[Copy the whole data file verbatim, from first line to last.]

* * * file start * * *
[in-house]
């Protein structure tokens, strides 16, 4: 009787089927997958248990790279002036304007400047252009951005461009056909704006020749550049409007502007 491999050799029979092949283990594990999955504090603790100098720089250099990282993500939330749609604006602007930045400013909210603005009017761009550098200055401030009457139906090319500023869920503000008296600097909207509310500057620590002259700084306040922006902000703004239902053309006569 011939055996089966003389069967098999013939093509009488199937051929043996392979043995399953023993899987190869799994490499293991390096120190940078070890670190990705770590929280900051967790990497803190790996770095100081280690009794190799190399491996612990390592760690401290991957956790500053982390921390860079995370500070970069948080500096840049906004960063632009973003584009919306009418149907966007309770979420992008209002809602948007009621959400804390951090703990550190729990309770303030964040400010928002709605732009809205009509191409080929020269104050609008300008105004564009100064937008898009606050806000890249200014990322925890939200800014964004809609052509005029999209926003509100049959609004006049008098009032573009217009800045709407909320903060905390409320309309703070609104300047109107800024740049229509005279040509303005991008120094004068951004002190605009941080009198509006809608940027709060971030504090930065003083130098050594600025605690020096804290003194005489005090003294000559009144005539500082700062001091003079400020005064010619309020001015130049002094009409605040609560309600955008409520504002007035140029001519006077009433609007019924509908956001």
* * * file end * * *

[in-house]
């Protein structure tokens, strides 16, 4: 009787089927997958248990790279002036304007400047252009951005461009056909704006020749550049409007502007 491999050799029979092949283990594990999955504090603790100098720089250099990282993500939330749609604006602007930045400013909210603005009017761009550098200055401030009457139906090319500023869920503000008296600097909207509310500057620590002259700084306040922006902000703004239902053309006569 011939055996089966003389069967098999013939093509009488199937051929043996392979043995399953023993899987190869799994490499293991390096120190940078070890670190990705770590929280900051967790990497803190790996770095100081280690009794190799190399491996612990390592760690401290991957956790500053982390921390860079995370500070970069948080500096840049906004960063632009973003584009919306009418149907966007309770979420992008209002809602948007009621959400804390951090703990550190729990309770303030964040400010928002709605732009809205009509191409080929020269104050609008300008105004564009100064937008898009606050806000890249200014990322925890939200800014964004809609052509005029999209926003509100049959609004006049008098009032573009217009800045709407909320903060905390409320309309703070609104300047109107800024740049229509005279040509303005991008120094004068951004002190605009941080009198509006809608940027709060971030504090930065003083130098050594600025605690020096804290003194005489005090003294000559009144005539500082700062001091003079400020005064010619309020001015130049002094009409605040609560309600955008409520504002007035140029001519006077009433609007019924509908956001």